On or about October 9, 1992, the Plaintiff became employed by all named Defendants, and each of them, on a full-time basis as a customer service representative. During the Plaintiff's employment with said Defendants, and each of them, the Plaintiff was first promoted to Quality Control Supervisor, Dispatch, and then Relief Supervisor during approximately July of 1995. At the time of the Plaintiff's termination from all named Defendants, and each of them, on or about 4-22-99, the Plaintiff was earning $9.50 per hour and receiving employment benefits.
On or about Friday February 19, 1999 the Plaintiff first began suffering from the symptoms of a sever stomach flu caused by a virus, and properly named Gastroenteritis. As this illness progressed, the Plaintiff experienced symptoms of dehydration. On or about February 19, 1999, the Plaintiff told her supervisor that the Plaintiff had to go home early due to illness. On February 22, 1999 (Monday) the Plaintiff again left work because she was ill. On or about February 23, 1999, the Plaintiff did not come to work because she was suffering from this serious medical condition.
During this same time frame, on or about February 24, 1999, the Plaintiff's five year old daughter caught the same virus, and began suffering magnified symptoms associated with this virus because the Plaintiff's daughter was a child. On or about February 24, 1999, the Plaintiff went to the emergency room with her daughter. From the emergency room the Plaintiff called her supervisor and told her that her daughter had a 103 degree fever and was very ill with the stomach sickness. Due to the daughter's illness, based upon doctor's orders, the Plaintiff was required to stay with her daughter and care for her until March 2, 1999 when the Plaintiff's daughter was allowed to go back to school. The Plaintiff informed her supervisor of these conditions and arranged to be off of work until March 2, 1999 in order to care for her daughter's serious medical condition.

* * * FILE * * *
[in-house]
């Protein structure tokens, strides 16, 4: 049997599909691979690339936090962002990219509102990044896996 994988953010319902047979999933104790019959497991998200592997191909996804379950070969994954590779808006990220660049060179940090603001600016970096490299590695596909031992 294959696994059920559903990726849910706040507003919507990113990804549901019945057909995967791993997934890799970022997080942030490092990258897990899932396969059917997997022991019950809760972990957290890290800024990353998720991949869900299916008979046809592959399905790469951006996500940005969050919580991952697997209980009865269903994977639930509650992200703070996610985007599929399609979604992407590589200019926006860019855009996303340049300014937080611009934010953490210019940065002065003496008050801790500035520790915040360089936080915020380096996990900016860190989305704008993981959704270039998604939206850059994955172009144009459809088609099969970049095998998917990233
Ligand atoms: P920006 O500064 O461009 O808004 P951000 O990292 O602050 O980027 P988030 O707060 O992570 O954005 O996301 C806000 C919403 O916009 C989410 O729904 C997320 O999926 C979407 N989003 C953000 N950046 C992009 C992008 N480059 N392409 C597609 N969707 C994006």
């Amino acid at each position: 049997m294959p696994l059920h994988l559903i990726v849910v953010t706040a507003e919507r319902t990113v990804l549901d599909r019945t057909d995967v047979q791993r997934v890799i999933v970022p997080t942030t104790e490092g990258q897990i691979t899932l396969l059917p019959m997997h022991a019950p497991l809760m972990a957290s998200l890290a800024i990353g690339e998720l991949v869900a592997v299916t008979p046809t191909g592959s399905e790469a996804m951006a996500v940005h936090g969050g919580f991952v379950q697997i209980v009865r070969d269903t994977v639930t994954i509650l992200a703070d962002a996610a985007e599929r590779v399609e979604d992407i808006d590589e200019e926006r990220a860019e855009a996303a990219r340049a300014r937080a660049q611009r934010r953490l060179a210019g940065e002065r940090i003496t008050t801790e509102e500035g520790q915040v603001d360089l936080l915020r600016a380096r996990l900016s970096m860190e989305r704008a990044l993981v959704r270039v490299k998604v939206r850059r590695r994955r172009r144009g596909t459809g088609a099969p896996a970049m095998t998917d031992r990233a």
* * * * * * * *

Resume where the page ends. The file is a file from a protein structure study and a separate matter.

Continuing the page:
On or about April 11, 1999 (Sunday), the Plaintiff and get daughter once again began suffering severe symptoms associated with Gastroenteritis. Amongst these symptoms were all night stomach illness and dehydration. On April 12, 1999, the Plaintiff called her supervisor and told her that the Plaintiff and her daughter were once again sick all night with vomiting and diarrhea. On or about April 13, 1999, the Plaintiff and her daughter went to the emergency room due to the illness they had. From the emergency room, the Plaintiff called her supervisor and explained the symptoms of the illness the Plaintiff and her daughter were suffering from.
On April 14th, 15th, and the 16th, the Plaintiff called her supervisor and told her that due to the Plaintiff and her daughter's illness the Plaintiff was unable to come into work. During these conversations, the Plaintiff explained the symptoms of the serious medical condition that the Plaintiff and her daughter were suffering from as the Plaintiff had done each time that she had to miss work due to this illness.
On or about April 19, 1999, when the Plaintiff called in to her supervisor, the Plaintiff was told to check with Human Resources. The Plaintiff spoke to human resources who initially did not know why the Plaintiff was being asked to call human resources. Human Resources then called the Plaintiff back and told her to bring in all of her doctor's excuses. On April 19, 1999 the Plaintiff brought in all of her doctor's excuses, and her daughter's, including one stating that the Plaintiff was to be out until April 20, 1999. Human Resources told the Plaintiff that human resources was going to write the Plaintiff up and investigate the Plaintiff's absences while the Plaintiff wa on suspension.
On or about April 22, 1999, human resources told the Plaintiff she would have a response for the Plaintiff by Friday the 23rd because human resources was still investigating the Plaintiff's absences.